In order to reach the many good and sincere people who are not getting the information they need to help advance this country, the stability of the family and the church, the former Mayor and Ambassador suggested people can at least write letters to the editor, go on the Internet, contact people individually, use cable access stations and call radio talk shows.


America First Party Seeks to Restore Traditional Values in Government

By Ed Oliver
May 7, 2003

The America First Party evolved a year ago from the conservative wing of the Reform Party and has parties in 26 states with organizing committees in 13 others.

Massachusetts AFP Chairman Jonathan Hill says conservative candidates with traditional values do not get the practical support they need from the major parties and would do better in a party that shares their values.

He says there are many political trends threatening the very existence of our country. One trend is the willingness of legislators to violate the law at all levels of government. This is occurring partly because we are in a state of moral decline. "But it is my belief that there are many people in this country who still share our values and would respond to this movement if they had information about it," he says.

Among its positions, the grassroots organization takes an uncompromising stand against abortion, the glorification of homosexuality, cloning/genetic manipulation, affirmative action and is for restoring parental, Second Amendment and property rights.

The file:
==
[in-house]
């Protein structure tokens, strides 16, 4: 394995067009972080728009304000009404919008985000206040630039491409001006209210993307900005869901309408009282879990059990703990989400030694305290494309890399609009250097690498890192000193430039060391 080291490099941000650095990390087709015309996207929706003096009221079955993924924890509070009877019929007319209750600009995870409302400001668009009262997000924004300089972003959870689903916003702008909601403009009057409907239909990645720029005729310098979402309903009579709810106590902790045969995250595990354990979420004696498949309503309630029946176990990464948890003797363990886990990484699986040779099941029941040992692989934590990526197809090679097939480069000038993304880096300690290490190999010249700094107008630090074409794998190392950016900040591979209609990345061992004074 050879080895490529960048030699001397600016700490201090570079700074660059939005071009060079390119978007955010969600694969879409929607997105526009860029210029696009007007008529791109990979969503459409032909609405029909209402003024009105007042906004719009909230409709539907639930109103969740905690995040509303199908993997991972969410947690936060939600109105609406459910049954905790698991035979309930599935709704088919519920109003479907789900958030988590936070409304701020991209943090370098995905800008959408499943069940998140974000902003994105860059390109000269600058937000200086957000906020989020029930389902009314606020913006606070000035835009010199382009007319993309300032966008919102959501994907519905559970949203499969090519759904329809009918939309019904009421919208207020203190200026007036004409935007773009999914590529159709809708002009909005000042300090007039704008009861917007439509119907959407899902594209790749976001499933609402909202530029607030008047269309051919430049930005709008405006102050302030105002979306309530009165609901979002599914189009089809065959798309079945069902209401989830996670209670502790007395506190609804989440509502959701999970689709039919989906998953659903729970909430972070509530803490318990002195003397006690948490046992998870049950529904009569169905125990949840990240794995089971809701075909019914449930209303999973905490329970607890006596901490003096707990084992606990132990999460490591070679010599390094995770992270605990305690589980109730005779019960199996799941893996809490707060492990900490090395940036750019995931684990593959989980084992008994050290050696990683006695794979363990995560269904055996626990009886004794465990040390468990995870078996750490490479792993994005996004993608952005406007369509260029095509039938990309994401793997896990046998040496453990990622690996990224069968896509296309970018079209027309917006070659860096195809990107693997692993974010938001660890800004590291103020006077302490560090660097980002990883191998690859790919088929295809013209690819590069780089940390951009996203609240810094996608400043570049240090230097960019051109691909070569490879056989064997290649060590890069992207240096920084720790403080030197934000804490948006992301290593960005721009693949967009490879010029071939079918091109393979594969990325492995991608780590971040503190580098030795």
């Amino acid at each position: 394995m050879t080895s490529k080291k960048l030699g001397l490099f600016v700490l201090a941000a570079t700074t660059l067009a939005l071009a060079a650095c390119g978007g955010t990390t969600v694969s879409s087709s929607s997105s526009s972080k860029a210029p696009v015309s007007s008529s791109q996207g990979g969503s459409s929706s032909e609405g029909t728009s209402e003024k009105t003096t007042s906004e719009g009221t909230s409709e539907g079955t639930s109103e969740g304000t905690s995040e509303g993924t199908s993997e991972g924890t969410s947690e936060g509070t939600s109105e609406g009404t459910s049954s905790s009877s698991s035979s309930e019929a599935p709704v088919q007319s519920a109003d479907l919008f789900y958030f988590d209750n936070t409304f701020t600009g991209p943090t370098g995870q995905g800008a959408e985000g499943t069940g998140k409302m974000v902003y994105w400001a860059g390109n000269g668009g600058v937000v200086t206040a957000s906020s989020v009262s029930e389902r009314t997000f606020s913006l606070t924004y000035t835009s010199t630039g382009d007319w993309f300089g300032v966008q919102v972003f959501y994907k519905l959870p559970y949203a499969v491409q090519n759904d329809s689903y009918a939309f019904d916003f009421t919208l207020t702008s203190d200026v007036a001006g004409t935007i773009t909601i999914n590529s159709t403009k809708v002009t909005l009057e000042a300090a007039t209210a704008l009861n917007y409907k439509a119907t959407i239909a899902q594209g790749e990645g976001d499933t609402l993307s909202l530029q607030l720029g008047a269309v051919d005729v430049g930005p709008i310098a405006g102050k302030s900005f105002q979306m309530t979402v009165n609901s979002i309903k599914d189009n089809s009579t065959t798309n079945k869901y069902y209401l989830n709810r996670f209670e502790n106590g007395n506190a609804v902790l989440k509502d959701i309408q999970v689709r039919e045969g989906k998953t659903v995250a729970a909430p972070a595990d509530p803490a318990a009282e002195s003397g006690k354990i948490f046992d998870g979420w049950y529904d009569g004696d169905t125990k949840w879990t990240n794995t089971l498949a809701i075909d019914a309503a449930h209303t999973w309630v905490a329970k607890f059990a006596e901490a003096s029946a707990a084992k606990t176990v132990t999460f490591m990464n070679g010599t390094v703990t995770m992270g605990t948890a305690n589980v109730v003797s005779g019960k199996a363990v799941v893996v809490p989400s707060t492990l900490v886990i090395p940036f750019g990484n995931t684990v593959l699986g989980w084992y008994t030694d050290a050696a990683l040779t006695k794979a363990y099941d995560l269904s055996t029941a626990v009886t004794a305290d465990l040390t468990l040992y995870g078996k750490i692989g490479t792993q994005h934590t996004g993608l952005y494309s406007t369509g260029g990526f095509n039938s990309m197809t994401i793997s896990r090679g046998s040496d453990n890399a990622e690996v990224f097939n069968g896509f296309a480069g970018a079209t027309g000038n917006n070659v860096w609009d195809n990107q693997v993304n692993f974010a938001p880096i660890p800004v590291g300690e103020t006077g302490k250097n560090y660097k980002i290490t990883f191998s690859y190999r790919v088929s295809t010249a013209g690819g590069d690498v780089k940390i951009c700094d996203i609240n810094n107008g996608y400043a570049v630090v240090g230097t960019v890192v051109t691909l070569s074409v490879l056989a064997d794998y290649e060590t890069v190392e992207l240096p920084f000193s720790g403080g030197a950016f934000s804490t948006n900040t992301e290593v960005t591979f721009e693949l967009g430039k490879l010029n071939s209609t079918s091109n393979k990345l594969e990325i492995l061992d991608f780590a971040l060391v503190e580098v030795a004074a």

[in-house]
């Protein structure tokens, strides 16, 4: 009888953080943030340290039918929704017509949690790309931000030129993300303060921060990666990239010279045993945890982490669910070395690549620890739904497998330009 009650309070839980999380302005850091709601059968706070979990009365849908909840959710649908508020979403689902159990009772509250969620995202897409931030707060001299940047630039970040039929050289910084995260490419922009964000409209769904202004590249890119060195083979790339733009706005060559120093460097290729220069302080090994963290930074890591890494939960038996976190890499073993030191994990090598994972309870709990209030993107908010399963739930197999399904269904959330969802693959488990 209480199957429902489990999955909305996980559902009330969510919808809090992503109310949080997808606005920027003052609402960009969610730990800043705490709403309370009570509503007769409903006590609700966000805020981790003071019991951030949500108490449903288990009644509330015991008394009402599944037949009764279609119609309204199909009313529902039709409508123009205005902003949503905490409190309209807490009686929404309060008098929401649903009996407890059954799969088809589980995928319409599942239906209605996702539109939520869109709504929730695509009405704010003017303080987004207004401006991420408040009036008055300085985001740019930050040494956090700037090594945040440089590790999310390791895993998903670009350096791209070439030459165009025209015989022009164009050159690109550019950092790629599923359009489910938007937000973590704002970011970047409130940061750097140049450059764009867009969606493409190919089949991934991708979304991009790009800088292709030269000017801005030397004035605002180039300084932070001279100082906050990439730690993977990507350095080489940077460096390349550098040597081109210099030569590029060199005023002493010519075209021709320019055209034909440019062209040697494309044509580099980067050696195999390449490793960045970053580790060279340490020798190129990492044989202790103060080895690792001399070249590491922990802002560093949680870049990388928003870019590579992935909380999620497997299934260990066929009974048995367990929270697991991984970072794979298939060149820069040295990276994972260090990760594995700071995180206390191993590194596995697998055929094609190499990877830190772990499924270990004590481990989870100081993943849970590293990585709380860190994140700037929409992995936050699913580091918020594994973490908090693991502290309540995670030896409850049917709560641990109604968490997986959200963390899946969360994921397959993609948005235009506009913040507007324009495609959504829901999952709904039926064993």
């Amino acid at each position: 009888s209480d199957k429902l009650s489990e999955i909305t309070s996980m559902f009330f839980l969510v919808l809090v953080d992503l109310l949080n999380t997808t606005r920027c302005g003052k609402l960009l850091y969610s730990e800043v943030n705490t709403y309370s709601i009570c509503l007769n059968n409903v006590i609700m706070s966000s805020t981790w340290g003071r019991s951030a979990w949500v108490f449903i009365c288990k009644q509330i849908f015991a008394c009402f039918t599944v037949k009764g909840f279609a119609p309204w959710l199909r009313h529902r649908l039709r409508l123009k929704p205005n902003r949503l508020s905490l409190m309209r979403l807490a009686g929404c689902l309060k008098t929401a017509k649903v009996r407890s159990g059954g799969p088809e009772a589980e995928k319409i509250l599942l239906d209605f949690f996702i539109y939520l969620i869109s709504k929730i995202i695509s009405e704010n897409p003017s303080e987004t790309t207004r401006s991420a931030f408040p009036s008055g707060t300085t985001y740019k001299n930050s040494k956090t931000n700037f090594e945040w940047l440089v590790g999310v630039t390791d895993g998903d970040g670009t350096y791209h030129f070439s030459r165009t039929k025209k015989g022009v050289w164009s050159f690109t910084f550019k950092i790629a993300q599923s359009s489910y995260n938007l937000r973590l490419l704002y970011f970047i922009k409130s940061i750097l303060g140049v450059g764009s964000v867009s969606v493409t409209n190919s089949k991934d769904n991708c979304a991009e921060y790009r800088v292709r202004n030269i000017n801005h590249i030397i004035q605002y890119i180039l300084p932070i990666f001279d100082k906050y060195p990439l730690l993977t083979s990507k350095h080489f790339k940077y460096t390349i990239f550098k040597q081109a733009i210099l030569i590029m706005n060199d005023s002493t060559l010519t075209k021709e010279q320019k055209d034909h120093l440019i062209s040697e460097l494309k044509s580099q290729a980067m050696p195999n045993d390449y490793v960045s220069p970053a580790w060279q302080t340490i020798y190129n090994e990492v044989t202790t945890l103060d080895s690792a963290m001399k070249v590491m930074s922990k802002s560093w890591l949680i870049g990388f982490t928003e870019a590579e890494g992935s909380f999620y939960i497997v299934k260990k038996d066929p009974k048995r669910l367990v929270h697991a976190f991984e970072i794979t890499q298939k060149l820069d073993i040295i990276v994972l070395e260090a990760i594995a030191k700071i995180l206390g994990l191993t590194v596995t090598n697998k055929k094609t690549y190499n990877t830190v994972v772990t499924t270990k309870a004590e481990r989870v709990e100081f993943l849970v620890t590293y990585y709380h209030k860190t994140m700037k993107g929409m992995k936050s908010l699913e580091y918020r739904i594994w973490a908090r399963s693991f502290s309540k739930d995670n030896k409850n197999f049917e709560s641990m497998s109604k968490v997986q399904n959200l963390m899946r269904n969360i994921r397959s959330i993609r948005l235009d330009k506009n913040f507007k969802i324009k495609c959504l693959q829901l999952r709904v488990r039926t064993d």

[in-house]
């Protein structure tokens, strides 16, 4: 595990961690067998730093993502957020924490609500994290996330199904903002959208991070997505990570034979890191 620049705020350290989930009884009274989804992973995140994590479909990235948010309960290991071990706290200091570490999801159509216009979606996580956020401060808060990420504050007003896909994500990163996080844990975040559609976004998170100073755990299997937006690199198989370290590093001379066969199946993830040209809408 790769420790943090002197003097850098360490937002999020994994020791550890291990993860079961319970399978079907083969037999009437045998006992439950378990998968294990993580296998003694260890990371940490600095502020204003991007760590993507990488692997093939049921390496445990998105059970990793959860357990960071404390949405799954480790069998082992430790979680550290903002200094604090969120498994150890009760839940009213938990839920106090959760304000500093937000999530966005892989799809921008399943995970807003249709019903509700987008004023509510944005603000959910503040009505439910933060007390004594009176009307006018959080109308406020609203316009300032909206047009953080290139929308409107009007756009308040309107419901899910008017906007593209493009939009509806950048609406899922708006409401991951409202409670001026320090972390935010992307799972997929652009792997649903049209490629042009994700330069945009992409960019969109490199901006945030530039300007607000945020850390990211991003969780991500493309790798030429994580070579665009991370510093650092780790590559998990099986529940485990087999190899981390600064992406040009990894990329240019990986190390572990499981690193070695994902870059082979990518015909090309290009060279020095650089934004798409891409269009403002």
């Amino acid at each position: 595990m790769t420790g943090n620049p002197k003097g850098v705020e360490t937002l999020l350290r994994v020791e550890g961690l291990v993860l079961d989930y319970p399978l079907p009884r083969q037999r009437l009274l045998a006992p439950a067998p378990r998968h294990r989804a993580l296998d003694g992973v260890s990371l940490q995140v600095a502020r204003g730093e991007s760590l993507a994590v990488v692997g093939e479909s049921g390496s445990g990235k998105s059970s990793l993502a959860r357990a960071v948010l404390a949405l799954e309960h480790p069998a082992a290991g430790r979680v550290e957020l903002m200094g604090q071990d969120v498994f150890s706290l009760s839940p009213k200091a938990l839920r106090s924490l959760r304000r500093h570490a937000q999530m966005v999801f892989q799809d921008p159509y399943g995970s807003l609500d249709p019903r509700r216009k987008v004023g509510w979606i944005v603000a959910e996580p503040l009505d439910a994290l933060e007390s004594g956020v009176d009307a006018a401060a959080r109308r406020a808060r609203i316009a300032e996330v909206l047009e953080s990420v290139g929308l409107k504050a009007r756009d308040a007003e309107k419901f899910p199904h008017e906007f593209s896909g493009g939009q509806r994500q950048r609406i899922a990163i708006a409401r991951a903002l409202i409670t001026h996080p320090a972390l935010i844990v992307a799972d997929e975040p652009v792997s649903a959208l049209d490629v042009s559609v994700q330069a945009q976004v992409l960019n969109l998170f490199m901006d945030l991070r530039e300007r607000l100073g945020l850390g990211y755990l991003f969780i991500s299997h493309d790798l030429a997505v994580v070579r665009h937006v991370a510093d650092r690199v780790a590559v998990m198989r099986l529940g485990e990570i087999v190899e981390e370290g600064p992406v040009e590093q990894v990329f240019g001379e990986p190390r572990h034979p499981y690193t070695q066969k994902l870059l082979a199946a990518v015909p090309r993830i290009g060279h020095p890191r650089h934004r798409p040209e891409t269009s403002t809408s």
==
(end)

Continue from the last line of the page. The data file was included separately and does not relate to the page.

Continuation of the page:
In its literature it says, "[We are] actively reaching out to Americans who are disappointed with both major parties. Whether it is because of the leftwing, feminist, and anti-family direction that the Democratic Party has taken, or the lack of concern of the Republican Party for average working families, both parties are increasingly out of touch with the values and needs of ordinary Americans. Both are jeopardizing our standard of living through unfair trade policies and through the influence of powerful special interests. The America First Party is tired of the betrayal of both Republican and Democratic Parties."

The AFP is seeking to increase membership rolls by 1000-2000 in Massachusetts this year. That is because with minimal media support, the second-best method for publicizing candidates is to go door-to-door, they say.

The Party estimates that to run a candidate for a State Representative position, it would require 50 to 100 active volunteers. A successful candidate for Congress would require 100 to 200 activists.

More information and state contact info can be found at